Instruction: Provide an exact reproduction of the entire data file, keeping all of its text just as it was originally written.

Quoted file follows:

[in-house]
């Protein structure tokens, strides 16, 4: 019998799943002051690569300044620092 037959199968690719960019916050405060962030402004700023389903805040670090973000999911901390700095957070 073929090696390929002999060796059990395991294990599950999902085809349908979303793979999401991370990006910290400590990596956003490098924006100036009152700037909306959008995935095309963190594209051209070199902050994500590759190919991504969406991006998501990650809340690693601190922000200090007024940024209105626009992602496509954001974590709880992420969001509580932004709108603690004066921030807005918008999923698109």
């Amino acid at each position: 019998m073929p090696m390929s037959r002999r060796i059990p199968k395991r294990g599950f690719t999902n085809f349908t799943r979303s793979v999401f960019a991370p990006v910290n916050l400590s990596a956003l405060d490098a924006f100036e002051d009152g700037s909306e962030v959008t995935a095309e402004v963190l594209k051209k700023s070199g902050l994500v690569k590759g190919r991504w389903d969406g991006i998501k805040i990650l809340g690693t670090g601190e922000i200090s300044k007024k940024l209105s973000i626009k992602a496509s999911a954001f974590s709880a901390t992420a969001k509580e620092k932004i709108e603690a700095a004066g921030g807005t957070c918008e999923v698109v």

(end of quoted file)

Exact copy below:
[in-house]
């Protein structure tokens, strides 16, 4: 019998799943002051690569300044620092 037959199968690719960019916050405060962030402004700023389903805040670090973000999911901390700095957070 073929090696390929002999060796059990395991294990599950999902085809349908979303793979999401991370990006910290400590990596956003490098924006100036009152700037909306959008995935095309963190594209051209070199902050994500590759190919991504969406991006998501990650809340690693601190922000200090007024940024209105626009992602496509954001974590709880992420969001509580932004709108603690004066921030807005918008999923698109």
């Amino acid at each position: 019998m073929p090696m390929s037959r002999r060796i059990p199968k395991r294990g599950f690719t999902n085809f349908t799943r979303s793979v999401f960019a991370p990006v910290n916050l400590s990596a956003l405060d490098a924006f100036e002051d009152g700037s909306e962030v959008t995935a095309e402004v963190l594209k051209k700023s070199g902050l994500v690569k590759g190919r991504w389903d969406g991006i998501k805040i990650l809340g690693t670090g601190e922000i200090s300044k007024k940024l209105s973000i626009k992602a496509s999911a954001f974590s709880a901390t992420a969001k509580e620092k932004i709108e603690a700095a004066g921030g807005t957070c918008e999923v698109v």